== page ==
English, Department of


Date of this Version



Published in American Literature 2004 76(2):398-400; DOI:10.1215/00029831-76-2-398 Copyright (c) 2004 Duke University Press. Used by permission.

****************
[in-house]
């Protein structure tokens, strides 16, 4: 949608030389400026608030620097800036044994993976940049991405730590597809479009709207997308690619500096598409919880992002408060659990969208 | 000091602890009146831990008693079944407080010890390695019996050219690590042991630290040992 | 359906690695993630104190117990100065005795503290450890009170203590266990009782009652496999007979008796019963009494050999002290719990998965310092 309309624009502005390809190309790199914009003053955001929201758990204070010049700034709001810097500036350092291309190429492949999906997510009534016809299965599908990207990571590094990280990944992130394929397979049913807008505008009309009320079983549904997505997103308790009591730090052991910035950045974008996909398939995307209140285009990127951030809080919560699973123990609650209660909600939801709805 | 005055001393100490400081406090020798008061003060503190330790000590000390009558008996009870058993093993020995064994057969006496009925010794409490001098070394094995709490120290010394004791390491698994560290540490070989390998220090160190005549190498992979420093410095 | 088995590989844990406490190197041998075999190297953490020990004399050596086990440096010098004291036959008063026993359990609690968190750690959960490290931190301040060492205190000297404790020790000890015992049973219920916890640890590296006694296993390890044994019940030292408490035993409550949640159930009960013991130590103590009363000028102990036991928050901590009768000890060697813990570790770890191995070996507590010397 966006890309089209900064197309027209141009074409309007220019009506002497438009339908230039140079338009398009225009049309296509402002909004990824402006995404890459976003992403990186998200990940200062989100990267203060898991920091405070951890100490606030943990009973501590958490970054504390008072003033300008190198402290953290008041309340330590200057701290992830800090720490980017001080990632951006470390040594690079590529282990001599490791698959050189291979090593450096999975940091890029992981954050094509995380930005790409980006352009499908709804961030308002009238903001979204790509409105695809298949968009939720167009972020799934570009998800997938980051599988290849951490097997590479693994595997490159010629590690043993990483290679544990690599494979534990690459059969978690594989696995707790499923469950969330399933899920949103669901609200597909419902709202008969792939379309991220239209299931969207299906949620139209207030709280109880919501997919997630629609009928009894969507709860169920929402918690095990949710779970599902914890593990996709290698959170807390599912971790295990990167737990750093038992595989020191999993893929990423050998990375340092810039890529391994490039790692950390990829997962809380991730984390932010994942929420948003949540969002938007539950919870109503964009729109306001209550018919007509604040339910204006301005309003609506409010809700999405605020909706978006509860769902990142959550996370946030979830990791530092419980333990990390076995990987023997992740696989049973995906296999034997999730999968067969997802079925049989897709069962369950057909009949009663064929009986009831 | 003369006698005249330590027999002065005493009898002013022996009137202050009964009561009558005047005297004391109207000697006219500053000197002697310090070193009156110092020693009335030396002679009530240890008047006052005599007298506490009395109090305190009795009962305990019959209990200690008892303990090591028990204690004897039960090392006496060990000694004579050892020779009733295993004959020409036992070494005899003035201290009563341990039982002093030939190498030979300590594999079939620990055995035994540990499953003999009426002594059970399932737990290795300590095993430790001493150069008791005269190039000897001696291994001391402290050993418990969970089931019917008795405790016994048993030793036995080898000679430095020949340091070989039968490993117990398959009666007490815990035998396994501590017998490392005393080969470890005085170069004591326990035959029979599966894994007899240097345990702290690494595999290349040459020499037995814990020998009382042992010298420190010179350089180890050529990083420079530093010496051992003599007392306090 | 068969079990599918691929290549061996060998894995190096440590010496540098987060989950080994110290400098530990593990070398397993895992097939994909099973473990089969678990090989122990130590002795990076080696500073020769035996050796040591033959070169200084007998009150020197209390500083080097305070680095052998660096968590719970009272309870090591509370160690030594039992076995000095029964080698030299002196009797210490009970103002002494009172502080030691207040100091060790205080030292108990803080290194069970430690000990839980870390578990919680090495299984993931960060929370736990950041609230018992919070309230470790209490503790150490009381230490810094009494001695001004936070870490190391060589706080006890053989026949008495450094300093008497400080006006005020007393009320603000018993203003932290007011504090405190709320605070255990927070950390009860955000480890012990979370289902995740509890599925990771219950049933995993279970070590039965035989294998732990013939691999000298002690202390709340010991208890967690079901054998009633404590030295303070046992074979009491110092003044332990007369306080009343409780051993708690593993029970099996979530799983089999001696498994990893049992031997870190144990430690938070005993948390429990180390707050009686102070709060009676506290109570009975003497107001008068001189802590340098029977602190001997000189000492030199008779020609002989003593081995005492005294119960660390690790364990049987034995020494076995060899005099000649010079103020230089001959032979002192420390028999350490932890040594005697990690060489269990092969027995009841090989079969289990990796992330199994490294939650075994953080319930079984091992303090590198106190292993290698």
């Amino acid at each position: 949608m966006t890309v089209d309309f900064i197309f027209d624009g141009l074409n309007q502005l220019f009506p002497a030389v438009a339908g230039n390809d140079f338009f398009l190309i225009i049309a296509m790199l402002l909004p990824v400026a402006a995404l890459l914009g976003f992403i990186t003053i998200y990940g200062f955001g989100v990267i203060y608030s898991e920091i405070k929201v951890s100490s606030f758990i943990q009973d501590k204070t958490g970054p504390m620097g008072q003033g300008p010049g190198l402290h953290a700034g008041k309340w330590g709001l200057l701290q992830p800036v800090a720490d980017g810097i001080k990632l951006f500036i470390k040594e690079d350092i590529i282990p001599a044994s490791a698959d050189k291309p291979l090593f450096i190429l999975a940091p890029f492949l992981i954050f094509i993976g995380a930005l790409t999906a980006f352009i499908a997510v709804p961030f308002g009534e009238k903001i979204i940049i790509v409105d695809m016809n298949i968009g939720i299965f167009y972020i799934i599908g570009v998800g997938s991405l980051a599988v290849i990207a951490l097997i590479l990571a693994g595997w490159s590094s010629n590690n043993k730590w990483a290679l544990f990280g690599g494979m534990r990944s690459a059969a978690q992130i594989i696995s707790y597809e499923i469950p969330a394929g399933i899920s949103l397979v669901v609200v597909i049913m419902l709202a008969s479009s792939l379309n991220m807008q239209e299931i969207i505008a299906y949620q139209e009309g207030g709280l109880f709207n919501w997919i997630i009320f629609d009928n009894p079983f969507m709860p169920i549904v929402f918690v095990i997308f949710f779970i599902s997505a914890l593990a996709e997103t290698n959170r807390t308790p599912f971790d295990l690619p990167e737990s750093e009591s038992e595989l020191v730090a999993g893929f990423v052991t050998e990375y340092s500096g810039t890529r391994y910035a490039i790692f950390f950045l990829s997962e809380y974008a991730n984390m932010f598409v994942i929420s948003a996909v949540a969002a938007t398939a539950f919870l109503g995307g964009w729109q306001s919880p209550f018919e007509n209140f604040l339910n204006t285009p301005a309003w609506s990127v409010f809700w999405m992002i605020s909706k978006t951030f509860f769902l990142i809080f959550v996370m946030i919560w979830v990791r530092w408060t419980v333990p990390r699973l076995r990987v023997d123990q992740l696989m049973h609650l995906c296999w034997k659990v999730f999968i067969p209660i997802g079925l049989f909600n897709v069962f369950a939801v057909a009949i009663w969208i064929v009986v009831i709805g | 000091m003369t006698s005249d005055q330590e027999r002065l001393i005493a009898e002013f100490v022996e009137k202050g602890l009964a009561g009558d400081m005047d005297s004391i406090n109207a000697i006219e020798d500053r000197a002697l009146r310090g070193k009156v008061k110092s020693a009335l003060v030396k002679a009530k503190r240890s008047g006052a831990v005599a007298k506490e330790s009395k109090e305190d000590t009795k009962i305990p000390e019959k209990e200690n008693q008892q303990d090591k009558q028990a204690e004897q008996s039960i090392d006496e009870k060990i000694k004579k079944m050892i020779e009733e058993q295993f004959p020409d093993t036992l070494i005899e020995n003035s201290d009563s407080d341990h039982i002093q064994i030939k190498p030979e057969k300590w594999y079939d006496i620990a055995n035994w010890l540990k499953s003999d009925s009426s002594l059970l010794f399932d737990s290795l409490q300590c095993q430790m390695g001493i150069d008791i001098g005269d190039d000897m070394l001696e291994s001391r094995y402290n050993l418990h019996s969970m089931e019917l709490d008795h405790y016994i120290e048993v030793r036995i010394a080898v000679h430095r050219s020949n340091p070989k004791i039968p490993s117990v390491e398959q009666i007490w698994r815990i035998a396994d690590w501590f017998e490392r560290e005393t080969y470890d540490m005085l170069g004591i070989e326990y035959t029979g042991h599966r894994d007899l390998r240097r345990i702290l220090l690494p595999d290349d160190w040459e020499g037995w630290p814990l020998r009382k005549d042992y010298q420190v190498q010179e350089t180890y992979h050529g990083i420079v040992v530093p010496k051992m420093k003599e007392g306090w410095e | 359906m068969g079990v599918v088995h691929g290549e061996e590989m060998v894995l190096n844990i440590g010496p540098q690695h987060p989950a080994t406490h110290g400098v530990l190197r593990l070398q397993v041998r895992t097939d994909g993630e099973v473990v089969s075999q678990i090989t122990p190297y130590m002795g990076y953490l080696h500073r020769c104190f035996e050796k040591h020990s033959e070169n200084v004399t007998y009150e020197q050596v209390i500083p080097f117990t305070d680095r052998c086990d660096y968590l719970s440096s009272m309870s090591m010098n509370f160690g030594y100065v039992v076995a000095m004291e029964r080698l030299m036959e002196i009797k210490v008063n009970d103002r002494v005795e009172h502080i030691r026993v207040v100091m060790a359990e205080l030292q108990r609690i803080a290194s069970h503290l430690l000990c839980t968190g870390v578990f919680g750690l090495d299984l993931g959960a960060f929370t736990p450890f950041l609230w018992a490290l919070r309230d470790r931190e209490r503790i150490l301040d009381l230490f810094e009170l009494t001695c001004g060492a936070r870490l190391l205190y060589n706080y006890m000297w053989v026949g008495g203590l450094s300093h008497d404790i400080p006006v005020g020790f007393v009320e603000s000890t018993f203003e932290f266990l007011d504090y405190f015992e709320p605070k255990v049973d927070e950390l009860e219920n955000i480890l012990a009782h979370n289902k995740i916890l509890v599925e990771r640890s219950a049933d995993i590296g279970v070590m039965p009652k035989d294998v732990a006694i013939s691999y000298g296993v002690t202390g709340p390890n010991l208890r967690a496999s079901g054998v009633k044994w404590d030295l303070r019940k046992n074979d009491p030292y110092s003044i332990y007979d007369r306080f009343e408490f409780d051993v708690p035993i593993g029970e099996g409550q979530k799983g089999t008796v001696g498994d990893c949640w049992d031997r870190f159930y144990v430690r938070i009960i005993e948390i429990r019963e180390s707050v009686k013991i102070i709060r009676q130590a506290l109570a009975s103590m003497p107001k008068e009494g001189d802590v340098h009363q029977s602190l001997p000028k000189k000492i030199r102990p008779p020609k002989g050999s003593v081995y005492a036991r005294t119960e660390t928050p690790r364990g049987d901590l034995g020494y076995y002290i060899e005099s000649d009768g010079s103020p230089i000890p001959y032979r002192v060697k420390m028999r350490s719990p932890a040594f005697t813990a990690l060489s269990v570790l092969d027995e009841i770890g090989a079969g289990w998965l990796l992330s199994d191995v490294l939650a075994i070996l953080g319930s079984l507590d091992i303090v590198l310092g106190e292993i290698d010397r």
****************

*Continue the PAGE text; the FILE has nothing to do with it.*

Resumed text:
Both these volumes demonstrate the exciting potential, as well as the pitfalls, of applying history-of-the-book methodologies to American literary history in ways that complicate traditional author-centered paradigms. In American Literature and the Culture of Reprinting, Meredith McGill focuses on the logic that drove publishers, legislators, and readers to resist an author-driven copyright law for much of the nineteenth century, brilliantly overturning pieties about the “failure” of the law to do justice to authors and analyzing “unauthorized” reprinting as a system functional on its own terms, rather than criticizing it as dysfunctional in contrast to the later proprietary system imagined as perfectly functional. Elizabeth McHenry’s Forgotten Readers recovers free African American readers (primarily in the North) who participated in literary societies as both readers and producers of texts, challenging models of African American literary history that find origins in the “stolen” literacy of slaves in the South and in the slave narrative as a genre.